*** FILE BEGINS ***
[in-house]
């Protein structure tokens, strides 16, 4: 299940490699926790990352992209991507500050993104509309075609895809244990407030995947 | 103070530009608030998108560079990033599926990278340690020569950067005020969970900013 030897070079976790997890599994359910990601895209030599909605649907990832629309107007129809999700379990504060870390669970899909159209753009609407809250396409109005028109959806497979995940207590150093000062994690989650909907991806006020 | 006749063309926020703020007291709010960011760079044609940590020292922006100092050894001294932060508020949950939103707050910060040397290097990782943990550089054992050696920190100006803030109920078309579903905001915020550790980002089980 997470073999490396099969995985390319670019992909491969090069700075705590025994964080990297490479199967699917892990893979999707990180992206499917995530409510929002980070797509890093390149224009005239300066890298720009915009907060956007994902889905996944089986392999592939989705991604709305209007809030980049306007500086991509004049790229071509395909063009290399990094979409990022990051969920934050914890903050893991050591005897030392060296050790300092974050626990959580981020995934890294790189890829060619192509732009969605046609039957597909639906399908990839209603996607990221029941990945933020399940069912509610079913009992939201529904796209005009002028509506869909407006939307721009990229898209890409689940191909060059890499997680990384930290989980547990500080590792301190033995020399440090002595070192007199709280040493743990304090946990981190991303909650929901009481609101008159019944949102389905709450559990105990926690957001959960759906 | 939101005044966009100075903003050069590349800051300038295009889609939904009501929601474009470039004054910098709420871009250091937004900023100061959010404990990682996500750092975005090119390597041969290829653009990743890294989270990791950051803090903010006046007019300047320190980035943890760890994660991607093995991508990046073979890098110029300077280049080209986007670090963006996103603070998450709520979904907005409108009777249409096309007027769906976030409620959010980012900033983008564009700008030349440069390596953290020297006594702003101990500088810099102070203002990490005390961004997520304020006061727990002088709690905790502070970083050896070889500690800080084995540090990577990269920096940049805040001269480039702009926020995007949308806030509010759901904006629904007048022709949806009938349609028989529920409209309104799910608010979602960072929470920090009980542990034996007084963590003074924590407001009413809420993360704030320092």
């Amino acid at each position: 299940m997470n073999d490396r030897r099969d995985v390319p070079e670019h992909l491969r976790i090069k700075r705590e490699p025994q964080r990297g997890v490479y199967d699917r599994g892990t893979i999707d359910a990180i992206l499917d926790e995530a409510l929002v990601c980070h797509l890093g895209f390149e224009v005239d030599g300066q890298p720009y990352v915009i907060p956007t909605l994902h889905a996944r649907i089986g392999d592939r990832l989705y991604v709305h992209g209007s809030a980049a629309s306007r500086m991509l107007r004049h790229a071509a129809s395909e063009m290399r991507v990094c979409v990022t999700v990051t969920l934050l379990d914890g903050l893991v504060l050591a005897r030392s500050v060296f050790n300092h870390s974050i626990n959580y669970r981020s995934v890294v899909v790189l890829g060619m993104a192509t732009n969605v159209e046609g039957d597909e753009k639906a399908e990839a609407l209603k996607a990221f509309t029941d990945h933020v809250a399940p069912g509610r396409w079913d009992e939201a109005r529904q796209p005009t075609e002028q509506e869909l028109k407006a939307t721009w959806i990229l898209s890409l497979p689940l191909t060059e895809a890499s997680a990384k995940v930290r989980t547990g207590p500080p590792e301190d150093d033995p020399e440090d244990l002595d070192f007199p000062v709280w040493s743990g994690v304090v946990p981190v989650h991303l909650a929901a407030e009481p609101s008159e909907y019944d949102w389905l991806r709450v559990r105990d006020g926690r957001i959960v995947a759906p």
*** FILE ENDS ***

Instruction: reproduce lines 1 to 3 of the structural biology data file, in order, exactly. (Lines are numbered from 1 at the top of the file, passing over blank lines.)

[in-house]
């Protein structure tokens, strides 16, 4: 299940490699926790990352992209991507500050993104509309075609895809244990407030995947 | 103070530009608030998108560079990033599926990278340690020569950067005020969970900013 030897070079976790997890599994359910990601895209030599909605649907990832629309107007129809999700379990504060870390669970899909159209753009609407809250396409109005028109959806497979995940207590150093000062994690989650909907991806006020 | 006749063309926020703020007291709010960011760079044609940590020292922006100092050894001294932060508020949950939103707050910060040397290097990782943990550089054992050696920190100006803030109920078309579903905001915020550790980002089980 997470073999490396099969995985390319670019992909491969090069700075705590025994964080990297490479199967699917892990893979999707990180992206499917995530409510929002980070797509890093390149224009005239300066890298720009915009907060956007994902889905996944089986392999592939989705991604709305209007809030980049306007500086991509004049790229071509395909063009290399990094979409990022990051969920934050914890903050893991050591005897030392060296050790300092974050626990959580981020995934890294790189890829060619192509732009969605046609039957597909639906399908990839209603996607990221029941990945933020399940069912509610079913009992939201529904796209005009002028509506869909407006939307721009990229898209890409689940191909060059890499997680990384930290989980547990500080590792301190033995020399440090002595070192007199709280040493743990304090946990981190991303909650929901009481609101008159019944949102389905709450559990105990926690957001959960759906 | 939101005044966009100075903003050069590349800051300038295009889609939904009501929601474009470039004054910098709420871009250091937004900023100061959010404990990682996500750092975005090119390597041969290829653009990743890294989270990791950051803090903010006046007019300047320190980035943890760890994660991607093995991508990046073979890098110029300077280049080209986007670090963006996103603070998450709520979904907005409108009777249409096309007027769906976030409620959010980012900033983008564009700008030349440069390596953290020297006594702003101990500088810099102070203002990490005390961004997520304020006061727990002088709690905790502070970083050896070889500690800080084995540090990577990269920096940049805040001269480039702009926020995007949308806030509010759901904006629904007048022709949806009938349609028989529920409209309104799910608010979602960072929470920090009980542990034996007084963590003074924590407001009413809420993360704030320092």
């Amino acid at each position: 299940m997470n073999d490396r030897r099969d995985v390319p070079e670019h992909l491969r976790i090069k700075r705590e490699p025994q964080r990297g997890v490479y199967d699917r599994g892990t893979i999707d359910a990180i992206l499917d926790e995530a409510l929002v990601c980070h797509l890093g895209f390149e224009v005239d030599g300066q890298p720009y990352v915009i907060p956007t909605l994902h889905a996944r649907i089986g392999d592939r990832l989705y991604v709305h992209g209007s809030a980049a629309s306007r500086m991509l107007r004049h790229a071509a129809s395909e063009m290399r991507v990094c979409v990022t999700v990051t969920l934050l379990d914890g903050l893991v504060l050591a005897r030392s500050v060296f050790n300092h870390s974050i626990n959580y669970r981020s995934v890294v899909v790189l890829g060619m993104a192509t732009n969605v159209e046609g039957d597909e753009k639906a399908e990839a609407l209603k996607a990221f509309t029941d990945h933020v809250a399940p069912g509610r396409w079913d009992e939201a109005r529904q796209p005009t075609e002028q509506e869909l028109k407006a939307t721009w959806i990229l898209s890409l497979p689940l191909t060059e895809a890499s997680a990384k995940v930290r989980t547990g207590p500080p590792e301190d150093d033995p020399e440090d244990l002595d070192f007199p000062v709280w040493s743990g994690v304090v946990p981190v989650h991303l909650a929901a407030e009481p609101s008159e909907y019944d949102w389905l991806r709450v559990r105990d006020g926690r957001i959960v995947a759906p």